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North Cascades National Park:
Breaking and Folding the Rocks of the Methow Domain
Beds of the sandstone from the Methow Ocean
A view of part of very large fold, shown here as tilted beds of the sandstone from the Methow Ocean (Harts Pass Formation) on Mount Winthrop. Viewed from the Pacific Crest Trail.
Almost all sedimentary rocks begin life as flat layers of rock deposited on the flats of a river bottom, a beach, or of the ocean floor. The very old layers of rock revealed by the Grand Canyon are still lying nearly flat. Yet the traveler in the Methow Domain will notice that most of the layers of sedimentary rock are steeply tilted. Some are even vertical. Like the rocks of the Western and Metamorphic Core Domains, the Methow rocks have also been stressed by plate collision, but unlike those other rocks they were never carried down beneath another plate by a subducting slab or completely smashed between two colliding plates. As a result, their deformation is minor by comparison, a sort of fender-bender near the main crash.

fault bend fold
Formation of a fault-bend fold in sedimentary rocks of the Methow Domain. The scale of such folds varies. You could view this in an outcrop or on mountain side or even across several mountains.

spacer image Rocks, somewhat back from the major plate collision, or adjacent to a great fault where the plates rub past each other, are commonly somewhat crumpled and compressed. If they have well-developed layering, as most sedimentary rocks do, they typically deform in a predictable pattern: as upper layers slide over lower layers along planes of weakness such as shale beds. Note that a geologist would have a difficult time recognizing such a fault because the stratigraphic order of the beds would not be changed. But, in places, such faults, which mostly parallel the layers, break up across the bedding into the overlying, harder, sandstone layers, going from the lower, weaker shale beds across the harder beds to an upper bed. Where the faults breaks across the stiffer beds, folds form as older beds are shoved over younger beds. Such folds are called fault-bend folds . The size of the fold corresponds to the thickness of the stiff layer or layers separating the weak, sliding, layers.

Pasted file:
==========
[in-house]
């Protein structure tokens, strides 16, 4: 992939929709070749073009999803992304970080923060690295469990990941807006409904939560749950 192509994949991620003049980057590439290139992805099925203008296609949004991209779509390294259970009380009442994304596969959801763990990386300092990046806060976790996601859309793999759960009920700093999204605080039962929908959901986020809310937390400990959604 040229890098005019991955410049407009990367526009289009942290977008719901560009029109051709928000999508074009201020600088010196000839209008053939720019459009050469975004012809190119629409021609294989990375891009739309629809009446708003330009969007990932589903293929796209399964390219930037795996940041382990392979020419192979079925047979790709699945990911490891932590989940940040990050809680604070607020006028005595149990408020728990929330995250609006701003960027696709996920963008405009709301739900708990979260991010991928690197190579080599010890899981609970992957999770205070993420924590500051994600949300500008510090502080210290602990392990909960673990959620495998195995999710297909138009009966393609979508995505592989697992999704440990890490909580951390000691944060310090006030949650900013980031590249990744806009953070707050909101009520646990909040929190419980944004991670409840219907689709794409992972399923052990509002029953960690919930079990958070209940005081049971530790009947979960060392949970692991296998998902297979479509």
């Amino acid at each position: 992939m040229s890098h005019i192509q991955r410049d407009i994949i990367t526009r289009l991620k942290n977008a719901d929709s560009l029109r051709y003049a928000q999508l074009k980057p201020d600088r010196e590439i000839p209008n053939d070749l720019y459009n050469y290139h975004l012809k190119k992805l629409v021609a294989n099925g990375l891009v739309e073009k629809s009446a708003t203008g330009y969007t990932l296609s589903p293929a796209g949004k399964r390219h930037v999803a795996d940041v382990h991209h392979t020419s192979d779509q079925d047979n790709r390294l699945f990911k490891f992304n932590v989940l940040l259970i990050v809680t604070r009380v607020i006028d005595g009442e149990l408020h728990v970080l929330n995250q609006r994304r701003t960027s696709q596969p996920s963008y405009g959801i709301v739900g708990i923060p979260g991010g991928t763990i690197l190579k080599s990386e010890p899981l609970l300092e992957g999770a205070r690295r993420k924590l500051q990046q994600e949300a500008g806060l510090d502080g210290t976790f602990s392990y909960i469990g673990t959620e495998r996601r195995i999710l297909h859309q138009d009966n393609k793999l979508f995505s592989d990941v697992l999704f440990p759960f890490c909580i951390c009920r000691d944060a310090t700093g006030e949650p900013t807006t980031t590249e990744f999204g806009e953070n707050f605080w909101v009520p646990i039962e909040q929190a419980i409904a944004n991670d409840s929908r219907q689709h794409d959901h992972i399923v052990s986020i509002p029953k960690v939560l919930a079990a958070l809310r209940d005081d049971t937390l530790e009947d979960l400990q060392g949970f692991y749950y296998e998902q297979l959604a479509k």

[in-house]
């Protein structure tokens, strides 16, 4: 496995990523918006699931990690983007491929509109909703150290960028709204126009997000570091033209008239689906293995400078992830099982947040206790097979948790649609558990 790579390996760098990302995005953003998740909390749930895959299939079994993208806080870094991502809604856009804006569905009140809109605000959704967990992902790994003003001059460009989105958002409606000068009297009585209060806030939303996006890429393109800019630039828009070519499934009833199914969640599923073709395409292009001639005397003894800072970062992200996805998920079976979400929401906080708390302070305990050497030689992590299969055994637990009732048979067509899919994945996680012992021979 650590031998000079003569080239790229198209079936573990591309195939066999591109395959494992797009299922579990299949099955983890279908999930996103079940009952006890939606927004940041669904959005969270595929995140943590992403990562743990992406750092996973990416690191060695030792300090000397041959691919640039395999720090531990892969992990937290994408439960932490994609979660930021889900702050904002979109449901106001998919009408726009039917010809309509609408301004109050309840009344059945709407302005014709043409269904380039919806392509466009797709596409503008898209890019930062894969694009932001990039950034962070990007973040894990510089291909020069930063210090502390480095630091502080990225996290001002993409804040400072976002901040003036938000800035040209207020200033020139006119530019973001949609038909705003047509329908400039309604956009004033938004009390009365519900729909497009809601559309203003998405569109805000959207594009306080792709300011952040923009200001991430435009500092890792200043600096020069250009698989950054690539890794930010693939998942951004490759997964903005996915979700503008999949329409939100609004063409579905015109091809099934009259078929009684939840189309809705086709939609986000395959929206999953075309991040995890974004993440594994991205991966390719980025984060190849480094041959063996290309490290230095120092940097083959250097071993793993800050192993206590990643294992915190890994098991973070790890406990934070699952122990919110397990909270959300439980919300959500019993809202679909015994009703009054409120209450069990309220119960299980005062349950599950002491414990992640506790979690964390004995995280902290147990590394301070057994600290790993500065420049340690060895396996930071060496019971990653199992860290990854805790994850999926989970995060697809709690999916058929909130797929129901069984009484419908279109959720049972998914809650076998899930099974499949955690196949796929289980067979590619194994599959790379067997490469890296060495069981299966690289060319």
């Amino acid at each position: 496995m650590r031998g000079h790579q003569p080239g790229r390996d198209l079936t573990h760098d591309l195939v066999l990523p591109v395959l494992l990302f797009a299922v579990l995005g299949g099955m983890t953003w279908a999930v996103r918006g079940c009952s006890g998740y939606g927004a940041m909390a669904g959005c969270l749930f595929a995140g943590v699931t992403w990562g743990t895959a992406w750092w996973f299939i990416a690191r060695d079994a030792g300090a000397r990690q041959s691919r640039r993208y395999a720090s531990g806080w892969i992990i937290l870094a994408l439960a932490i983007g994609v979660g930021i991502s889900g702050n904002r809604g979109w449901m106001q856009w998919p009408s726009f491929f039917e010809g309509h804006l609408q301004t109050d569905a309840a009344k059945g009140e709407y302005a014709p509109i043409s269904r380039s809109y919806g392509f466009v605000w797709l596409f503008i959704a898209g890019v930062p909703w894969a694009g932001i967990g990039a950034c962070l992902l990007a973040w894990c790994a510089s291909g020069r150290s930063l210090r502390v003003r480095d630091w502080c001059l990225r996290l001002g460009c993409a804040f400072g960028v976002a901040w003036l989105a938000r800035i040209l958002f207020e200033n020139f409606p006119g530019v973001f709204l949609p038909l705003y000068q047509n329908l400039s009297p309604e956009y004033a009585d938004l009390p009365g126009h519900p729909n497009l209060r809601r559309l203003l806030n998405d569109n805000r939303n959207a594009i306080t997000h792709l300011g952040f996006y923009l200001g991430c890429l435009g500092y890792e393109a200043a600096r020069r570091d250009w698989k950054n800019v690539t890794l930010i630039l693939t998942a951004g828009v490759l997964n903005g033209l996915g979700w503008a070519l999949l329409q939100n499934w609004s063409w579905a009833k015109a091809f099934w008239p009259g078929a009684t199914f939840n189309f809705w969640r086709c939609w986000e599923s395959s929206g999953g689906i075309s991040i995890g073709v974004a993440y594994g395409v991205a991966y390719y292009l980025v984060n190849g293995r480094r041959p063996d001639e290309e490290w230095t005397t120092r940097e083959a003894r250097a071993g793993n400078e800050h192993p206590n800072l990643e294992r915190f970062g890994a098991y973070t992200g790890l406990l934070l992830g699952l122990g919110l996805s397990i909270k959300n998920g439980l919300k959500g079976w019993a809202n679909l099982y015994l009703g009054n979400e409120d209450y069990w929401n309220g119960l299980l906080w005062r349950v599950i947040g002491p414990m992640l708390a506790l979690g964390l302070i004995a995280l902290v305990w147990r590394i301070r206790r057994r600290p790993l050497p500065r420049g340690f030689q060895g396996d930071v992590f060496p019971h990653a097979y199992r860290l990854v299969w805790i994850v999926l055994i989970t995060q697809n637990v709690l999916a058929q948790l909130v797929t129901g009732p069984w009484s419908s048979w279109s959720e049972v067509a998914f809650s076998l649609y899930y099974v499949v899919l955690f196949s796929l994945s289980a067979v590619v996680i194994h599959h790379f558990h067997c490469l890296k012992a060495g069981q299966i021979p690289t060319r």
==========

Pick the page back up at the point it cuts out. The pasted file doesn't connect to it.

spacer image Most of the folds in the Methow Domain appear to be fault-bend folds. As the Hozomeen Terrane was thrust eastward over the rocks of the Methow Ocean, at the west edge of the Methow Domain, subsidiary thrust faults, parallel to the layers, formed in the ocean sedimentary beds as well. In places they stepped up from lower weak beds to higher weak beds and thus stacked the rocks of the Methow Ocean and the Pasayten Group on top of themselves. The step-ups formed across very thick stronger beds and the corresponding fault-bend folds are quite large as well. In some cases the strong layer included almost all of the rocks of the Methow ocean a mile or two thick! The resulting folds measure miles and miles across.

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This site is a cooperative endeavor of the
US Geological Survey Western Earth Surface Processes Team
and the National Park Service.
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This page was last updated on 11/30/99
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Material in this site has been adapted from a new book, Geology of the North Cascades: A Mountain Mosaic by R. Tabor and R. Haugerud, of the USGS and published by The Mountaineers, Seattle